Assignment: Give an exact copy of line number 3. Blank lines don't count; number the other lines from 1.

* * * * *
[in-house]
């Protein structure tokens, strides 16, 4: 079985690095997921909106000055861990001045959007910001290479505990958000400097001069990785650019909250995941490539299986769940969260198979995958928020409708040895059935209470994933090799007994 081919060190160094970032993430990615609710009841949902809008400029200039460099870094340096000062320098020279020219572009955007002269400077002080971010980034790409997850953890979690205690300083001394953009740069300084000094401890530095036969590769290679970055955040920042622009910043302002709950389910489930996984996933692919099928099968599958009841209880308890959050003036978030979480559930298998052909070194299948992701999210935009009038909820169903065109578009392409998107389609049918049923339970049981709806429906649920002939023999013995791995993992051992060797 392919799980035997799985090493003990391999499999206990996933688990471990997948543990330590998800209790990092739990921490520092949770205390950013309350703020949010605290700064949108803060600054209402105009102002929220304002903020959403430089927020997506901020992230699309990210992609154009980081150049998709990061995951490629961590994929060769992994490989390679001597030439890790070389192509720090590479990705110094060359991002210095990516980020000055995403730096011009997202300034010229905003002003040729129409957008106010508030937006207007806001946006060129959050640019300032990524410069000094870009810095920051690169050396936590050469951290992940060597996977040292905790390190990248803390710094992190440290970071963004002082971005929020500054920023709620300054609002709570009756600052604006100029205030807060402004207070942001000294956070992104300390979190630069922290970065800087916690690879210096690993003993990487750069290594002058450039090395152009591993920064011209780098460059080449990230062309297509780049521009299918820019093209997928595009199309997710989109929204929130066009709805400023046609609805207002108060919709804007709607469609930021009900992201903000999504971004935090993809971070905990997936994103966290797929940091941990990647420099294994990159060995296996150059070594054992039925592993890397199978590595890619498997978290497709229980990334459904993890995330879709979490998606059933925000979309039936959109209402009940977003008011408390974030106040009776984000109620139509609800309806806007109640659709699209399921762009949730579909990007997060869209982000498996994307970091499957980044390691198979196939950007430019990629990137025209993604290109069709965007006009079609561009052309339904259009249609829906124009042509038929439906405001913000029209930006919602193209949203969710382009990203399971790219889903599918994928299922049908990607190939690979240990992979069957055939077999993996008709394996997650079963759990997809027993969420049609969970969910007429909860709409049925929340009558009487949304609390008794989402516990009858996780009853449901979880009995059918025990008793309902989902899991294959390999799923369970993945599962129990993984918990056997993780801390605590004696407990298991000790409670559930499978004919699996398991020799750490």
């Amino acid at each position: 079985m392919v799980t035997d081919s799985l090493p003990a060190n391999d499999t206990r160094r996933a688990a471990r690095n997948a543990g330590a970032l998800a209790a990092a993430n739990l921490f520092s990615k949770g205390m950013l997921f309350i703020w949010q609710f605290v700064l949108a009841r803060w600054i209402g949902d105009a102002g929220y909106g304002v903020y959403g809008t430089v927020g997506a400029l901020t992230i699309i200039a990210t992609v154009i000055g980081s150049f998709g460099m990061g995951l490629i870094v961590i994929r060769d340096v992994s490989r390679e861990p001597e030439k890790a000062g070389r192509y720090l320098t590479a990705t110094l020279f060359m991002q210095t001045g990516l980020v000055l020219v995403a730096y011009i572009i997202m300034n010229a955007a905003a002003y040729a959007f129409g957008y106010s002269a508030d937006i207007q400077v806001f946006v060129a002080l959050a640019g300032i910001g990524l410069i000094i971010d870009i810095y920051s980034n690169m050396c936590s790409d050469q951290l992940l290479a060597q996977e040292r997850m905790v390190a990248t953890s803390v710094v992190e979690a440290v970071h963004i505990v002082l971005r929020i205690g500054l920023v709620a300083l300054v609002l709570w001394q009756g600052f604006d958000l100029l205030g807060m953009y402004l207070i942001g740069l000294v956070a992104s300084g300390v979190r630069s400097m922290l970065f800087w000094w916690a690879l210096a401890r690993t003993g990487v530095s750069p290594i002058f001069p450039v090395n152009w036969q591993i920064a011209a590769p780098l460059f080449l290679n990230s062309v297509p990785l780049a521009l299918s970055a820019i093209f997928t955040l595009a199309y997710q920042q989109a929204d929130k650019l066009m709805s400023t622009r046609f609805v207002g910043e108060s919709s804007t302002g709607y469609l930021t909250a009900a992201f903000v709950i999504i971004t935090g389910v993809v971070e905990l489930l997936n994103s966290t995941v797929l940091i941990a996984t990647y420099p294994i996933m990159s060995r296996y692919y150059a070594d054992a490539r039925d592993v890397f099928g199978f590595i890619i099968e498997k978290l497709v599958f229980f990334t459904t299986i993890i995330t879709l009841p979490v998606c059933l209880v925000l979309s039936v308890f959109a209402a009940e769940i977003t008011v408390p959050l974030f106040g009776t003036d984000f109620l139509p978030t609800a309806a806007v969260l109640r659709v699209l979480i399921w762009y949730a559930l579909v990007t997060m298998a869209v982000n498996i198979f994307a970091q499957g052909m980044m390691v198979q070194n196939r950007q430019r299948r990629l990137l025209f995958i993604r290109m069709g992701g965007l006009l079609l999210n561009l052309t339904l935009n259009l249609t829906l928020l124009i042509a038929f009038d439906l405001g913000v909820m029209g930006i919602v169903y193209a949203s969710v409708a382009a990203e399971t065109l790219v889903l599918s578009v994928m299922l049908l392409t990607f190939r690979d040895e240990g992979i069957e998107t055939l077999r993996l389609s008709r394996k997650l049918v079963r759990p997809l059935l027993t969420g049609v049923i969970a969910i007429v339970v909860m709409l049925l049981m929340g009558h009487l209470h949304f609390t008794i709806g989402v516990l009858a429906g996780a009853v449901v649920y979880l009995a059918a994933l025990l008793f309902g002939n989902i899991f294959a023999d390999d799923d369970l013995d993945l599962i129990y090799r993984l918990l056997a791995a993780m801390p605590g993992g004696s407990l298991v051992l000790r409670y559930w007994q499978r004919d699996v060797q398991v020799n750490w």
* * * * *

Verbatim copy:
């Amino acid at each position: 079985m392919v799980t035997d081919s799985l090493p003990a060190n391999d499999t206990r160094r996933a688990a471990r690095n997948a543990g330590a970032l998800a209790a990092a993430n739990l921490f520092s990615k949770g205390m950013l997921f309350i703020w949010q609710f605290v700064l949108a009841r803060w600054i209402g949902d105009a102002g929220y909106g304002v903020y959403g809008t430089v927020g997506a400029l901020t992230i699309i200039a990210t992609v154009i000055g980081s150049f998709g460099m990061g995951l490629i870094v961590i994929r060769d340096v992994s490989r390679e861990p001597e030439k890790a000062g070389r192509y720090l320098t590479a990705t110094l020279f060359m991002q210095t001045g990516l980020v000055l020219v995403a730096y011009i572009i997202m300034n010229a955007a905003a002003y040729a959007f129409g957008y106010s002269a508030d937006i207007q400077v806001f946006v060129a002080l959050a640019g300032i910001g990524l410069i000094i971010d870009i810095y920051s980034n690169m050396c936590s790409d050469q951290l992940l290479a060597q996977e040292r997850m905790v390190a990248t953890s803390v710094v992190e979690a440290v970071h963004i505990v002082l971005r929020i205690g500054l920023v709620a300083l300054v609002l709570w001394q009756g600052f604006d958000l100029l205030g807060m953009y402004l207070i942001g740069l000294v956070a992104s300084g300390v979190r630069s400097m922290l970065f800087w000094w916690a690879l210096a401890r690993t003993g990487v530095s750069p290594i002058f001069p450039v090395n152009w036969q591993i920064a011209a590769p780098l460059f080449l290679n990230s062309v297509p990785l780049a521009l299918s970055a820019i093209f997928t955040l595009a199309y997710q920042q989109a929204d929130k650019l066009m709805s400023t622009r046609f609805v207002g910043e108060s919709s804007t302002g709607y469609l930021t909250a009900a992201f903000v709950i999504i971004t935090g389910v993809v971070e905990l489930l997936n994103s966290t995941v797929l940091i941990a996984t990647y420099p294994i996933m990159s060995r296996y692919y150059a070594d054992a490539r039925d592993v890397f099928g199978f590595i890619i099968e498997k978290l497709v599958f229980f990334t459904t299986i993890i995330t879709l009841p979490v998606c059933l209880v925000l979309s039936v308890f959109a209402a009940e769940i977003t008011v408390p959050l974030f106040g009776t003036d984000f109620l139509p978030t609800a309806a806007v969260l109640r659709v699209l979480i399921w762009y949730a559930l579909v990007t997060m298998a869209v982000n498996i198979f994307a970091q499957g052909m980044m390691v198979q070194n196939r950007q430019r299948r990629l990137l025209f995958i993604r290109m069709g992701g965007l006009l079609l999210n561009l052309t339904l935009n259009l249609t829906l928020l124009i042509a038929f009038d439906l405001g913000v909820m029209g930006i919602v169903y193209a949203s969710v409708a382009a990203e399971t065109l790219v889903l599918s578009v994928m299922l049908l392409t990607f190939r690979d040895e240990g992979i069957e998107t055939l077999r993996l389609s008709r394996k997650l049918v079963r759990p997809l059935l027993t969420g049609v049923i969970a969910i007429v339970v909860m709409l049925l049981m929340g009558h009487l209470h949304f609390t008794i709806g989402v516990l009858a429906g996780a009853v449901v649920y979880l009995a059918a994933l025990l008793f309902g002939n989902i899991f294959a023999d390999d799923d369970l013995d993945l599962i129990y090799r993984l918990l056997a791995a993780m801390p605590g993992g004696s407990l298991v051992l000790r409670y559930w007994q499978r004919d699996v060797q398991v020799n750490w």